I would go so far as to say that this issue should be raised as one of public policy. Here in London, UK, there are generous schemes providing free access to pools for a range of age groups. The assumption seems to be that free access is enough for people to learn to become proficient swimmers. The evidence is very much to the contrary, however.

  3. Lawrence
    What an insightful post. Thanks for contributing. I first thought about this when I took up the skating, or freestyle form of x-c skiing some 10 years ago. (You would have seen this in the coverage from Vancouver too – they used this form in both the biathlon and nordic combined yesterday – in which French athletes won both gold medals, and the US finished in the medals in nordic combined for the first time ever.) No discernible variation whatsoever in form among all these athletes. Only a difference in stride rate.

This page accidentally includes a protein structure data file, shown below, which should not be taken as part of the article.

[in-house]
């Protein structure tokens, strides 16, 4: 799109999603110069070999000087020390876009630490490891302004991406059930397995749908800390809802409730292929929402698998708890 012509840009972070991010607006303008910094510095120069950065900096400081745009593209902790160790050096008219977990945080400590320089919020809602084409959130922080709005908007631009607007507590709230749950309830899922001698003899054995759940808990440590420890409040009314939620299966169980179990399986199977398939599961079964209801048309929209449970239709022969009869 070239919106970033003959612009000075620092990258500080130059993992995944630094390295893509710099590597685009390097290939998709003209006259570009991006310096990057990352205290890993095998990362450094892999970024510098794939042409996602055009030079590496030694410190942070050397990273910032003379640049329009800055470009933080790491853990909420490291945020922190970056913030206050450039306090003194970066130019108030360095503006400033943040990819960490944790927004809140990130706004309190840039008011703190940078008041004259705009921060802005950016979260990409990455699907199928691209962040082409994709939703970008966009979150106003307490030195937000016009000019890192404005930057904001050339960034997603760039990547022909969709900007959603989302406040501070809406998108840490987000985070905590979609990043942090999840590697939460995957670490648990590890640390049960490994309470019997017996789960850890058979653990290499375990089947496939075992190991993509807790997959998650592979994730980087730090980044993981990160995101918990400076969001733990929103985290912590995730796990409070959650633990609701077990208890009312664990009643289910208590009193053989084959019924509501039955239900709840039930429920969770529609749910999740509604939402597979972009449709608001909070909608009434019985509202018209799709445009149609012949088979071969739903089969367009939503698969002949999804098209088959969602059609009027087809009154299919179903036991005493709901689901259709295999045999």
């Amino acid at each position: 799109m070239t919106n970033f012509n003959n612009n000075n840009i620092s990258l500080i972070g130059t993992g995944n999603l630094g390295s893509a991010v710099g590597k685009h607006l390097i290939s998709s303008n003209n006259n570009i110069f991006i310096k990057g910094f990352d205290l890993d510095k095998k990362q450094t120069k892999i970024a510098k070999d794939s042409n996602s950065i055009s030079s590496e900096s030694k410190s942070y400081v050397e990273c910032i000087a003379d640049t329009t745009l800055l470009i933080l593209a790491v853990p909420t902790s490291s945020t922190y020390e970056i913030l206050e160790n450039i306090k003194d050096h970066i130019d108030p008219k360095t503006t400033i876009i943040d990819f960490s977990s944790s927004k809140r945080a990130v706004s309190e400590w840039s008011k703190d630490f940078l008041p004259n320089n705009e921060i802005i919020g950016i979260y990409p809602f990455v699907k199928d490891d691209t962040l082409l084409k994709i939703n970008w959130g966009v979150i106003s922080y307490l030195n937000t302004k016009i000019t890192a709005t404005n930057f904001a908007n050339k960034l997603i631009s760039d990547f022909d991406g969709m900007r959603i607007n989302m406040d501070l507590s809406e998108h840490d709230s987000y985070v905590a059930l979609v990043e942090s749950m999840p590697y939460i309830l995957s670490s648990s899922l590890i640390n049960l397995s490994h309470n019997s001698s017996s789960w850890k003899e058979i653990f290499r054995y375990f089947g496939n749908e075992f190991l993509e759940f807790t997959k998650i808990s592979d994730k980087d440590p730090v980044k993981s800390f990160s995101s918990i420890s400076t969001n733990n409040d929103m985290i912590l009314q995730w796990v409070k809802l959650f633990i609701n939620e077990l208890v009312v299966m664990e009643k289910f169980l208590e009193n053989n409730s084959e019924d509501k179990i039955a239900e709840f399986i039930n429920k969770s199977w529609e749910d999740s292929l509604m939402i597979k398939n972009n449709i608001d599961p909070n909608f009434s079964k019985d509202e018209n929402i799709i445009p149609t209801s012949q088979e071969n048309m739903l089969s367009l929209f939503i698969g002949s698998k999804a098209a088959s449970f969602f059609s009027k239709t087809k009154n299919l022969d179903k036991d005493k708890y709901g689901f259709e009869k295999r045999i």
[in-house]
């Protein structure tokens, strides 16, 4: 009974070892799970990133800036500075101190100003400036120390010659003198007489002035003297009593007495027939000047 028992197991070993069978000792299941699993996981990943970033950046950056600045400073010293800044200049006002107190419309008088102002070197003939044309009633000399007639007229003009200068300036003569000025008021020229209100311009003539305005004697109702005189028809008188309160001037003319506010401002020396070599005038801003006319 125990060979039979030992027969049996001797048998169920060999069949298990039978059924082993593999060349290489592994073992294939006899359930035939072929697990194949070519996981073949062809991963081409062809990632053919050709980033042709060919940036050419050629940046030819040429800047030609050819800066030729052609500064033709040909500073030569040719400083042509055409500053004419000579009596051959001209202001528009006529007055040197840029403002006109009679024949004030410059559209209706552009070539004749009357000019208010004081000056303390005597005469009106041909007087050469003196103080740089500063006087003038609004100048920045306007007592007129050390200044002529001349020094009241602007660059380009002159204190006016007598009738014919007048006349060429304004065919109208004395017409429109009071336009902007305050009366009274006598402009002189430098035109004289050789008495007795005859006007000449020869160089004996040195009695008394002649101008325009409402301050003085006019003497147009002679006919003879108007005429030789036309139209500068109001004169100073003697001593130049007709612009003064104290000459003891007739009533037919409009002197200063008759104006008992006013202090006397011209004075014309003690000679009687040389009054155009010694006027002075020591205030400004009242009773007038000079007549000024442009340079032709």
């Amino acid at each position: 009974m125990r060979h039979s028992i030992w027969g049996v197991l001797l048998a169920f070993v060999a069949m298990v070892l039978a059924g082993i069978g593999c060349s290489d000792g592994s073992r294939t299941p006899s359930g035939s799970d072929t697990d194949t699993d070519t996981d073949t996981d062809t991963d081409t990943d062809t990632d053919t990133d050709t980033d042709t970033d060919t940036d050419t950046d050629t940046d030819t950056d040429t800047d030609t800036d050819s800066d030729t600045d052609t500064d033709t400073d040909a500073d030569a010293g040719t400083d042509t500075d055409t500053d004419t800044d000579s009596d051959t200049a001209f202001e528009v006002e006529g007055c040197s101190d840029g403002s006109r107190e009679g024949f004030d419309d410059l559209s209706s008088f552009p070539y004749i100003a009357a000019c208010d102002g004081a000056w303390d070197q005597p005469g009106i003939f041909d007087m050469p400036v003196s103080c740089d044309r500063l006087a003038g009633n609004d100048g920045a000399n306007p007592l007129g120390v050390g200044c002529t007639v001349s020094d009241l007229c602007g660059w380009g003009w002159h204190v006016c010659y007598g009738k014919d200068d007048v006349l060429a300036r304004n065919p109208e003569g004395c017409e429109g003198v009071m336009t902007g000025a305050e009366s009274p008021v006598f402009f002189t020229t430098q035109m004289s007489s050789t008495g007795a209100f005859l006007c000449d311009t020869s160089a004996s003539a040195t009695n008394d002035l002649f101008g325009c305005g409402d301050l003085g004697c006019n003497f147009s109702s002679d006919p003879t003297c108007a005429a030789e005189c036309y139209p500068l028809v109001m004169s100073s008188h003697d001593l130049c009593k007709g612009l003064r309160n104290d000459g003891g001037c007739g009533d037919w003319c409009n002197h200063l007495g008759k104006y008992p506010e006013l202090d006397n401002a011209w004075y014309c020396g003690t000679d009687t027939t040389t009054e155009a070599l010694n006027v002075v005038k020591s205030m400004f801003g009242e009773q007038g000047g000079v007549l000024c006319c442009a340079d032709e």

I had previously done the classic style for another 8 years. Skate-skiing involves much more exacting skills and is much harder to learn. I took lessons from 4 or 5 different teachers in as many different ski areas. What struck me was the absolute consistency of the instruction in both methodology and quality. Each instructor worked from a common set of principles and I finished each lesson as an improved skier.
    Afterward I thought about the irony of this. At the time I began studying skate-sking, that style was only about 25 years old. Yet in that time the quality of instruction had completely outstripped what you typically find in swimming instruction – a discipline which has been formally taught for some 50 years longer.